There’s a national obsession with the vegetarian diet in Yogania (just made up that country. Do you like the sounds of it? :O)). In this land of yogites, tension often mounts between the growing camps of raw foodists, the vegans, the lacto-ovo veggies, and the “as long as it doesn’t move, I’ll eat it” clan.
They’ve all read bits and pieces of various references in the classic yoga literature that state emphatically that practitioners of yoga must observe a vegetarian diet. I figure that there probably wasn’t much to debate further on the issue back in olden days. They probably didn’t have so many definitions of vegetarianism to grapple over.
But like everything else in the overly complex world that we’ve created for ourselves, being a vegetarian is not so cut and dry anymore… and interpreting just what the ancient yogis meant by “vegetarian” is a matter of, well, interpretation.
But regardless of what the masters of old really intended for us to eat, the saddest part of this whole wrangling over what constitutes a veggie and what does not is that the other 90% of what yogic eating is all about simply gets missed.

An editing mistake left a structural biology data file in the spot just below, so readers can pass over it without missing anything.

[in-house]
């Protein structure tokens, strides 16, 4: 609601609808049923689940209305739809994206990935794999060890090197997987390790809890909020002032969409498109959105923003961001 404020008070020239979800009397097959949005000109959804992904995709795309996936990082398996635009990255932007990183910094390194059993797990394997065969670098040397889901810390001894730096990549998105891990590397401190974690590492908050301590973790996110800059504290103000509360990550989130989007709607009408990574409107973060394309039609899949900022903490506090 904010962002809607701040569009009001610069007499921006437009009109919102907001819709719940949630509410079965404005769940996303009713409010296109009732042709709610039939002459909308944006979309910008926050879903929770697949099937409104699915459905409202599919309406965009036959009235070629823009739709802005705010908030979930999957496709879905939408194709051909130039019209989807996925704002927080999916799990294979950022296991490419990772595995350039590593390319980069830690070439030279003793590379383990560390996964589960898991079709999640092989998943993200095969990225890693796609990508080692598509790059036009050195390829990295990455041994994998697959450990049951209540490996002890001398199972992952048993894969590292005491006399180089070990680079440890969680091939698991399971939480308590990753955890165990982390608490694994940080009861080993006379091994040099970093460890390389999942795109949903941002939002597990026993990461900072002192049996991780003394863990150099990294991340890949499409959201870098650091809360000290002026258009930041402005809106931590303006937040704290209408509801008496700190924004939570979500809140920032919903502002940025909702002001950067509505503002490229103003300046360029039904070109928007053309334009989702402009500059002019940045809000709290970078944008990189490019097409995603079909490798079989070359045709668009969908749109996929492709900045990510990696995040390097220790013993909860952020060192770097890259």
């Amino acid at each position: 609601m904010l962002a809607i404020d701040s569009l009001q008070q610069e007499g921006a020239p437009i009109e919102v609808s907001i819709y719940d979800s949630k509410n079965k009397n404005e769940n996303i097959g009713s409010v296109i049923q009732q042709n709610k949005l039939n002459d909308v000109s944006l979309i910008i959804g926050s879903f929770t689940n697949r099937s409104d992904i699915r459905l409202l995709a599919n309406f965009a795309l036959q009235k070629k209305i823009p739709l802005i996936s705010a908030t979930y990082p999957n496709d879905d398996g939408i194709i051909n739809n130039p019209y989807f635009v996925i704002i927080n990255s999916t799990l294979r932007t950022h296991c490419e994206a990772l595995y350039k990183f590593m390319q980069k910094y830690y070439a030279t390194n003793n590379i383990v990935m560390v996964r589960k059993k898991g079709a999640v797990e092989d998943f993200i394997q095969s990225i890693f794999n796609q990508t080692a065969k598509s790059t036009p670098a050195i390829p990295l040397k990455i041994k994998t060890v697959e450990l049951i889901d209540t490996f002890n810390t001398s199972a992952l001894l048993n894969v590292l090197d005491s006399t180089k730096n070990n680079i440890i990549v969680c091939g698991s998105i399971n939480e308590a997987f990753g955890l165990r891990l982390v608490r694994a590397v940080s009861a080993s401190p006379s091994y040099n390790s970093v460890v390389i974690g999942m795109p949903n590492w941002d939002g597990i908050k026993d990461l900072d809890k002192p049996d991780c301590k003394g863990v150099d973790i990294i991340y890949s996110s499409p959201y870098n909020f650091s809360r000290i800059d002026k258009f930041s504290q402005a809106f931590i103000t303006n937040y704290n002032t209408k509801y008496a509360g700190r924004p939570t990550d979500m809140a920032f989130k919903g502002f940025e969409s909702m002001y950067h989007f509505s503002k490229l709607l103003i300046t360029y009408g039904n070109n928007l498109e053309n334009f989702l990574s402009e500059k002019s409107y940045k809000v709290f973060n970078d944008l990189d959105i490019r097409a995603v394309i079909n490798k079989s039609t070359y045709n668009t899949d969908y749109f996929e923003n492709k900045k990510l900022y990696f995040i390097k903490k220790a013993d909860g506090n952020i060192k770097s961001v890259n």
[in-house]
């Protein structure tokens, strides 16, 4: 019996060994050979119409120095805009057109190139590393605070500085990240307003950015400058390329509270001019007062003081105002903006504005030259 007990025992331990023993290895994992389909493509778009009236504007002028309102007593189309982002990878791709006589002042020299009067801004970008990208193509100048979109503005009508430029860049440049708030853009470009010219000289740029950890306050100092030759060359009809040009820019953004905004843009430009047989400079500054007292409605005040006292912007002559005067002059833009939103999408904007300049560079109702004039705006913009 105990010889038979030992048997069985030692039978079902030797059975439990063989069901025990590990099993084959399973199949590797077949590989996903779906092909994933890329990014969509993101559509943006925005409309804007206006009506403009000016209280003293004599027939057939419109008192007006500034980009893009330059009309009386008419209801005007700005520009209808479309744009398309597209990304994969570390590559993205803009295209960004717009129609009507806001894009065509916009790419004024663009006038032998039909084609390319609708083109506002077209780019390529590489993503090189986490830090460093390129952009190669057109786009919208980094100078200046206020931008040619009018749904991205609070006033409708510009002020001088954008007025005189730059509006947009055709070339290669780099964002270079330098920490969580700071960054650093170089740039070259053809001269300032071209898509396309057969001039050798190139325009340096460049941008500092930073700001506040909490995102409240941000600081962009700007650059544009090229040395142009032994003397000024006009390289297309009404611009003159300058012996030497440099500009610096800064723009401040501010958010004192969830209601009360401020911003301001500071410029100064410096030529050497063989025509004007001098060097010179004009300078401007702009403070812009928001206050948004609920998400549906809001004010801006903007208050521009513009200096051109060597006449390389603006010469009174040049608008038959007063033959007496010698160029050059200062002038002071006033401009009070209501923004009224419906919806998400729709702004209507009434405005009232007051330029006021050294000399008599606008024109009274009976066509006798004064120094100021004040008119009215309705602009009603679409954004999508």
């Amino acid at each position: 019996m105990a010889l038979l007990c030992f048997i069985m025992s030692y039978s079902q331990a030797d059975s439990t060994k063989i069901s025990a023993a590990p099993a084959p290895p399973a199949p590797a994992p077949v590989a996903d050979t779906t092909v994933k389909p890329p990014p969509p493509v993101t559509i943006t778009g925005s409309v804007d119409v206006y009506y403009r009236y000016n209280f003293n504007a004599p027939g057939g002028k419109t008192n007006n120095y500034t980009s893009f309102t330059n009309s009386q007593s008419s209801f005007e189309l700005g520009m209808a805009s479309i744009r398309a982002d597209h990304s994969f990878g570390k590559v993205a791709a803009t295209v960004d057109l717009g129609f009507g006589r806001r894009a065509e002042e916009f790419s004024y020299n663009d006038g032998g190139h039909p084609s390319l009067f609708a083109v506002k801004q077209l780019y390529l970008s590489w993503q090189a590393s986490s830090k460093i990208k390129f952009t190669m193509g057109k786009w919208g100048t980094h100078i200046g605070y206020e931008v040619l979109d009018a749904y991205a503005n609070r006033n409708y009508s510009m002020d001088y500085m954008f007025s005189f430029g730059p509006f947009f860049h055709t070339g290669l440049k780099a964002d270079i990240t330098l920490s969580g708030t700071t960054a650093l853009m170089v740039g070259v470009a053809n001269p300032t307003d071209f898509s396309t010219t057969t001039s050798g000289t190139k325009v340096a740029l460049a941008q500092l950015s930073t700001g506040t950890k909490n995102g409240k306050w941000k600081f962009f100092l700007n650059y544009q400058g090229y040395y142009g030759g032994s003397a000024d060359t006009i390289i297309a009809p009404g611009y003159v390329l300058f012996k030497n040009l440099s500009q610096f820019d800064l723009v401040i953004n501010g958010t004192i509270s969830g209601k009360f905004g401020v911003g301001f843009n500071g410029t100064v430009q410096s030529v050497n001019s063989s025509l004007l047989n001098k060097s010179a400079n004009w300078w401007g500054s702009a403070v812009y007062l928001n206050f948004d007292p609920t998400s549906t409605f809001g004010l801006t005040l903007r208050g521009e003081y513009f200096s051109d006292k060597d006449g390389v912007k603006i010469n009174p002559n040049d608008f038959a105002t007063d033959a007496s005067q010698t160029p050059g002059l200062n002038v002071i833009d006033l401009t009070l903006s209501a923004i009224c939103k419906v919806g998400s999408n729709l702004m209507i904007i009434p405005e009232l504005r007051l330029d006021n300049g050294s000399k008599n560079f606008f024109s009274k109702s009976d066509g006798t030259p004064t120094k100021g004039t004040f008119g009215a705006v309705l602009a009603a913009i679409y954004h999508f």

Yes, that’s right, 90%! (I just made that number up, by the way ;o)). But seriously, what we eat is of course, very important in yoga, but it is definitely not the only consideration when we talk about “yogic eating.” Other factors such as when we eat, how we eat, how much we eat, with whom we eat, and even how our meals are prepared are equally, if not more important to the bona fide yogi than whether eggs are ok or not.
Here’s a great 3-part article that explore the science of eating from a yogic perspective. It’s definitely worth chewing on … ;o)
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